Earlier this summer, MBW learned that songwriters and music publishers in Denmark were embroiled in a row with YouTube, with the Alphabet-owned platform threatening to remove music written by Danish composers from its service.
YouTube subsequently carried out that threat, with local sources now telling MBW that the takedown has affected at least half a million tracks.
Obviously, those half a million tracks could potentially have appeared in millions of videos across UGC and ‘premium’ music content on the platform.
Music videos removed from the service in the market – which are now inaccessible by residents of Denmark, but can be seen outside the country – include efforts from superstar Danish acts such as Lukas Graham, Volbeat and Mø.
The cause of the takedown is a dispute between YouTube and Koda, Denmark’s equivalent of ASCAP/BMI (US) or PRS For Music (UK), over the remuneration of songwriters and publishers in the market.
YouTube and Koda had been operating under a temporary license agreement since April following the expiration of their previous multi-year YouTube deal.
That temporary deal expired on July 31 and, due to a breakdown in discussions between the two parties, was not renewed.
Meanwhile, Polaris, the umbrella collection society for the Nordics, is negotiating with YouTube over a longer-term multi-territory licensing agreement in Scandinavia which would cover Denmark – but there’s no sign of conclusion on these talks.
Koda claims that in order to have its temporary deal extended in Denmark, YouTube demanded that the PRO – on behalf of its composers and songwriter members – agreed to a 70% payment reduction.
The PRO refused to accept these terms, meaning that the deal was not extended, and that Danish music content was blocked from being viewed on the service in the market.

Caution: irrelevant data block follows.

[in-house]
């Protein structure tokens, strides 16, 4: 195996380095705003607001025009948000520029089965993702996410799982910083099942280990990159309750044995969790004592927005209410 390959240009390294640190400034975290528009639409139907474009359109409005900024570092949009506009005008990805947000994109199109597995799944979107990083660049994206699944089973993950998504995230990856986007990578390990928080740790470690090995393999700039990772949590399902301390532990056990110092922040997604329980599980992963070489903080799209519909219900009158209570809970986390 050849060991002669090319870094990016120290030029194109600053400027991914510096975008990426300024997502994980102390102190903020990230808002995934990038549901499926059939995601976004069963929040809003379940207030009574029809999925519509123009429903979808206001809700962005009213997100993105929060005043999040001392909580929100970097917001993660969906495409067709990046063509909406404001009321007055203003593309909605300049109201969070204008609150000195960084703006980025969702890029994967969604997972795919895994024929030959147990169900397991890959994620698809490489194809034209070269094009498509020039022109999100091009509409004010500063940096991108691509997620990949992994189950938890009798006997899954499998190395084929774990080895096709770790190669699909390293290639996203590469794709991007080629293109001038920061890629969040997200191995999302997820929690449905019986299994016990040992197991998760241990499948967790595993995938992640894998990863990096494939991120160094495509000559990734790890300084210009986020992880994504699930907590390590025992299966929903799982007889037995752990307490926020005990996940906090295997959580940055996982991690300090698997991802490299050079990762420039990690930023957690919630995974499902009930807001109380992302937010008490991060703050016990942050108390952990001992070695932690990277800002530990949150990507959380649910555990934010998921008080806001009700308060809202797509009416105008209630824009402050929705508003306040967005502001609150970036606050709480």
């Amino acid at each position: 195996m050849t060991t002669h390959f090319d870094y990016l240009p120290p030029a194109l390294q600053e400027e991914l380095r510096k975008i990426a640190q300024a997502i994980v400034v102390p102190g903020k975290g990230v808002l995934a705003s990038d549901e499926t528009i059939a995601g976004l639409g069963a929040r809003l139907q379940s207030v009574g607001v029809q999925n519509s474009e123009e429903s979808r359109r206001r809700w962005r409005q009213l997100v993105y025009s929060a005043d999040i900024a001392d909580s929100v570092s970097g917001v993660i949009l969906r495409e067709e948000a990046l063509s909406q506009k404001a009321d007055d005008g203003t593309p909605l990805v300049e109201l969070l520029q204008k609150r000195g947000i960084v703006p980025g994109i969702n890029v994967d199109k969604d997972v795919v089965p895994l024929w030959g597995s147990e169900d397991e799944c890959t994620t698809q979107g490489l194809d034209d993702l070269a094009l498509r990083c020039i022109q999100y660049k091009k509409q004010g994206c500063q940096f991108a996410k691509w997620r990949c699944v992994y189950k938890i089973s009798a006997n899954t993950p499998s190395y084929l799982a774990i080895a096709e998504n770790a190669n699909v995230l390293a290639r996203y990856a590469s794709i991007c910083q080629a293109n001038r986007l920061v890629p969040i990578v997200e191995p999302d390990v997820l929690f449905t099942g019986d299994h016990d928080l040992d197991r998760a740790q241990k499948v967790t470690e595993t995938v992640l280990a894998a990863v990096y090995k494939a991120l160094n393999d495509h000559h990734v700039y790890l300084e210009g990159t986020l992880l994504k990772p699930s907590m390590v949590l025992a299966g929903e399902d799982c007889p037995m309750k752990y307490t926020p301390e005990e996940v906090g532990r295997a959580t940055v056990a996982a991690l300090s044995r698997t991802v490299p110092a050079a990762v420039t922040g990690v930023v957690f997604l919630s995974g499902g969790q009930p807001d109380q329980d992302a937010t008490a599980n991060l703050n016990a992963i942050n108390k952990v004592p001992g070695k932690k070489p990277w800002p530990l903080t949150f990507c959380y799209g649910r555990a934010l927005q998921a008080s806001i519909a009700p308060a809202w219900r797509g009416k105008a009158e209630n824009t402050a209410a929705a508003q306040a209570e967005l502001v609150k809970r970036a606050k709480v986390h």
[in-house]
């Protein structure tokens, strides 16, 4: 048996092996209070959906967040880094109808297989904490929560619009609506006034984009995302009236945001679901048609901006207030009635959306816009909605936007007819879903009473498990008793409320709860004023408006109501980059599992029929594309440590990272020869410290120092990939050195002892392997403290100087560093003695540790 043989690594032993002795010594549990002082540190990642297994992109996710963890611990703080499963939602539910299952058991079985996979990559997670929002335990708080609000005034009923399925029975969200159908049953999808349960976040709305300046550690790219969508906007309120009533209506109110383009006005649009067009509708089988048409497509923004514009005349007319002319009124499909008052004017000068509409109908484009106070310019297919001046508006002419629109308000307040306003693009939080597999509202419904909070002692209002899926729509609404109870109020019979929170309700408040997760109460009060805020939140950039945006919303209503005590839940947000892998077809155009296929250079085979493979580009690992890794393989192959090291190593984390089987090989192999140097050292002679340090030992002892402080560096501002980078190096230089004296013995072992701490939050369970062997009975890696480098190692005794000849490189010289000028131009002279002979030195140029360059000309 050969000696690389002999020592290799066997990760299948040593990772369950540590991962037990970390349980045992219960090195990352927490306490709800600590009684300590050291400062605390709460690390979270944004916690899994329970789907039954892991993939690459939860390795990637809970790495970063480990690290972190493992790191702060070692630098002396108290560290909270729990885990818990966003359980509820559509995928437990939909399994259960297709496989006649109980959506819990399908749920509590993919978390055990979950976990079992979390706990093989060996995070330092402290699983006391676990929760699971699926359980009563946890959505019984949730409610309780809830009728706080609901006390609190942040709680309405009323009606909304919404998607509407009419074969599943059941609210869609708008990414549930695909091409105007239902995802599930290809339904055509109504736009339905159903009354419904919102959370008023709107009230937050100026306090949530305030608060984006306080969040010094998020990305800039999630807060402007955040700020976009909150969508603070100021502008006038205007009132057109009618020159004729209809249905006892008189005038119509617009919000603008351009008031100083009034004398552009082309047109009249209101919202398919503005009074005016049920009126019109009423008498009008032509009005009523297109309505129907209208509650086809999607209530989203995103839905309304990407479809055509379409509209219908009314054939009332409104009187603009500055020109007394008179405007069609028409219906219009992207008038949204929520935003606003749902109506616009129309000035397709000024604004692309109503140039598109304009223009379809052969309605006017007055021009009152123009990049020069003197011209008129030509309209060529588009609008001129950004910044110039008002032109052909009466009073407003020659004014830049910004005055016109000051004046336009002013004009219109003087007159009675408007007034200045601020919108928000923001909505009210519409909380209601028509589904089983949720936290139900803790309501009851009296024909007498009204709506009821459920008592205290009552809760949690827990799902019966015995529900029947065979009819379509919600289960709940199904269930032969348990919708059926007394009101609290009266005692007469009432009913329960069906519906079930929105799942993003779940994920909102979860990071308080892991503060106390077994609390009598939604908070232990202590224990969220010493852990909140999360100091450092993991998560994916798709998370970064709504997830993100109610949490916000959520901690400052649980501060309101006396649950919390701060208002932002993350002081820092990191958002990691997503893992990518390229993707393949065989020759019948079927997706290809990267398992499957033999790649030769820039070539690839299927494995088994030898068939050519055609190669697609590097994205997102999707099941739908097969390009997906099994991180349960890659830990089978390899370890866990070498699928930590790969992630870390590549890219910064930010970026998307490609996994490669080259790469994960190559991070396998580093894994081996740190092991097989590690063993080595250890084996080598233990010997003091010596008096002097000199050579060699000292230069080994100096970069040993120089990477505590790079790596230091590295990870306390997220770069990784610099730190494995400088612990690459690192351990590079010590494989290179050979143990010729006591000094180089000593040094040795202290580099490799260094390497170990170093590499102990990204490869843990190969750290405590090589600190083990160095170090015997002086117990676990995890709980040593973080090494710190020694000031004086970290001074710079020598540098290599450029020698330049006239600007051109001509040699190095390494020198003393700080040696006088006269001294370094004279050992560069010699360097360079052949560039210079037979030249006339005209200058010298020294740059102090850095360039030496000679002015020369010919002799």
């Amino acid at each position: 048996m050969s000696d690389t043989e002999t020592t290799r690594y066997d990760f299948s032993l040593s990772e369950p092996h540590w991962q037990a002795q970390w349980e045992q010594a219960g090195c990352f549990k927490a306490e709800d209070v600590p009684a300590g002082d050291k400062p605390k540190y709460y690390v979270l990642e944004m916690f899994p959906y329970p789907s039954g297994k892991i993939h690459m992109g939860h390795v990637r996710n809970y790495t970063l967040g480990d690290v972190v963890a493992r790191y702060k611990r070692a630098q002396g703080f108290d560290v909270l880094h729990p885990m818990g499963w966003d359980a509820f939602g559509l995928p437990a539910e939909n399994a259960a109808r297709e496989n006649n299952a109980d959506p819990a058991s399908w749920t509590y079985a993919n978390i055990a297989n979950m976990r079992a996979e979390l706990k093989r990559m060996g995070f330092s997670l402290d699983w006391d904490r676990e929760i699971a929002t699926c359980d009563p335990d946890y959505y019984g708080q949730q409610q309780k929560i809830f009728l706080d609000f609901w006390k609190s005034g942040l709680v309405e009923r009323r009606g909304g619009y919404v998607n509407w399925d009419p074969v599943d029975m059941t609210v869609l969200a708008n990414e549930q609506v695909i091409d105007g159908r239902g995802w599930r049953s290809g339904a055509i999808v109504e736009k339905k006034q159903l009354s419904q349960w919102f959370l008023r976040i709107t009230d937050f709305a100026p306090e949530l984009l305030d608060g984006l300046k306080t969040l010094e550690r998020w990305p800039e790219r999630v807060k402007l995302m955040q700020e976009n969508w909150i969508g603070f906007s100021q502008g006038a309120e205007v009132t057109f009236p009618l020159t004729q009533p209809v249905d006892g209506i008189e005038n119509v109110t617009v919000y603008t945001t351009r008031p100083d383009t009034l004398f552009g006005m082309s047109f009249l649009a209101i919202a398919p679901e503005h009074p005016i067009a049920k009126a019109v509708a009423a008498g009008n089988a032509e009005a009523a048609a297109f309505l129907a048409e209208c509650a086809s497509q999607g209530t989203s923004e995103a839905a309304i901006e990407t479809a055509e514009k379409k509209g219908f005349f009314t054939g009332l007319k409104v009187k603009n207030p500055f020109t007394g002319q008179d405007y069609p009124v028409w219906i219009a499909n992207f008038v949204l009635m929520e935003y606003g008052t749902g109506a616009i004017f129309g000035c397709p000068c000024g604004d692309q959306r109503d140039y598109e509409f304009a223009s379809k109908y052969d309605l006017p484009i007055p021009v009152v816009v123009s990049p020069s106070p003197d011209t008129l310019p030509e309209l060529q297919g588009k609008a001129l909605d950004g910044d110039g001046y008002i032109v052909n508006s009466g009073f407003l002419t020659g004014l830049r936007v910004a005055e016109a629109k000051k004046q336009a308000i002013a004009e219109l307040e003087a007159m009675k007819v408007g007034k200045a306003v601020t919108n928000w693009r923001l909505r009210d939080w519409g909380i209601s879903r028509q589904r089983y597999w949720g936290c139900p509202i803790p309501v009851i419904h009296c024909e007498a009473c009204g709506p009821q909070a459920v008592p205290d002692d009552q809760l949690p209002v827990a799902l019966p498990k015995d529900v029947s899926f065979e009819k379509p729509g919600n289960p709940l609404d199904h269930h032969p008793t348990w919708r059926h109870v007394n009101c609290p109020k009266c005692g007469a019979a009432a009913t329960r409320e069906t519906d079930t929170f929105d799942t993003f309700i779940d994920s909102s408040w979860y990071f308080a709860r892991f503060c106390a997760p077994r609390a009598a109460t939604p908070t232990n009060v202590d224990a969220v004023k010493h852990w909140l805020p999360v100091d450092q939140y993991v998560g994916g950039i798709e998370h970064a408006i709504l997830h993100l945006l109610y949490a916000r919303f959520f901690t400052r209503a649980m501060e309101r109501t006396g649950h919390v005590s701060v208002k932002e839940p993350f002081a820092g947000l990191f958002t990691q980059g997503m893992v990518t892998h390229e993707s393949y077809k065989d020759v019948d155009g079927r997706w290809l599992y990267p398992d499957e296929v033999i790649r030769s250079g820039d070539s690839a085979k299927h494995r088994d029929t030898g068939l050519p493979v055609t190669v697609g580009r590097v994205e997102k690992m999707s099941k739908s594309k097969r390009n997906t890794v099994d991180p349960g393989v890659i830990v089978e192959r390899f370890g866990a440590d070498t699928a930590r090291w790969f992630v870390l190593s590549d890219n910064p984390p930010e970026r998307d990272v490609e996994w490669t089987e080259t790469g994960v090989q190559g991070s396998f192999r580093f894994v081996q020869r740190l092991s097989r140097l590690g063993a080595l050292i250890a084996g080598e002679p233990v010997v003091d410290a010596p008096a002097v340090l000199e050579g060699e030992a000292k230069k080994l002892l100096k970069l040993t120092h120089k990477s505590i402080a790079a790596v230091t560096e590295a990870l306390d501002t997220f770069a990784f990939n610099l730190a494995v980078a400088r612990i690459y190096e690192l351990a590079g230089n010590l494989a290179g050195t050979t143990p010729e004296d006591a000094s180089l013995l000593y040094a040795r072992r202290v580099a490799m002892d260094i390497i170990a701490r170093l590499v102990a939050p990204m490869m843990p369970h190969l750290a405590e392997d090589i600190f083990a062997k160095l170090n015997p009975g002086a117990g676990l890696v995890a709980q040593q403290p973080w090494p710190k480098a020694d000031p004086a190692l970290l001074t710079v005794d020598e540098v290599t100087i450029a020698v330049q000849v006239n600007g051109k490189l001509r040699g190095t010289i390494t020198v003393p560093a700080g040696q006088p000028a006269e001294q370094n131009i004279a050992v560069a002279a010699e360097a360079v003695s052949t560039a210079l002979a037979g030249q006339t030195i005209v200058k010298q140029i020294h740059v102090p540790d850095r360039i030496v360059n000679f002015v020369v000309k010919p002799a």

YouTube argues that under its prior temporary deal with Koda (which expired on July 31), the body “earned back less than half of the guarantee payments” handed over by the platform in the first place.
In other words, YouTube is claiming that it paid Koda a lump of money as an advance on future consumption, but that the body’s repertoire was subsequently not popular enough to recoup this fee for YouTube in advertising money.
YouTube therefore made a smaller offer in guarantee payments when trying to re-up the deal.
This newer offer, according to YouTube, was rejected by Koda “on the basis that the minimum guarantee was not at the same level as the [previous] deal”. (It appears likely this is where that 70% reduction has been applied.)
“This is a very peculiar way of reasoning because it’s completely within Google’s control to regulate how they approach the local market and what the ad pressure is on the service.”
Kaare Struve, Koda
Speaking to MBW earlier this summer, Dan Chalmers, director of YouTube Music, EMEA, said: “While we’ve had productive conversations [with Koda] we have been unable to secure a fair and equitable agreement before our existing one expired.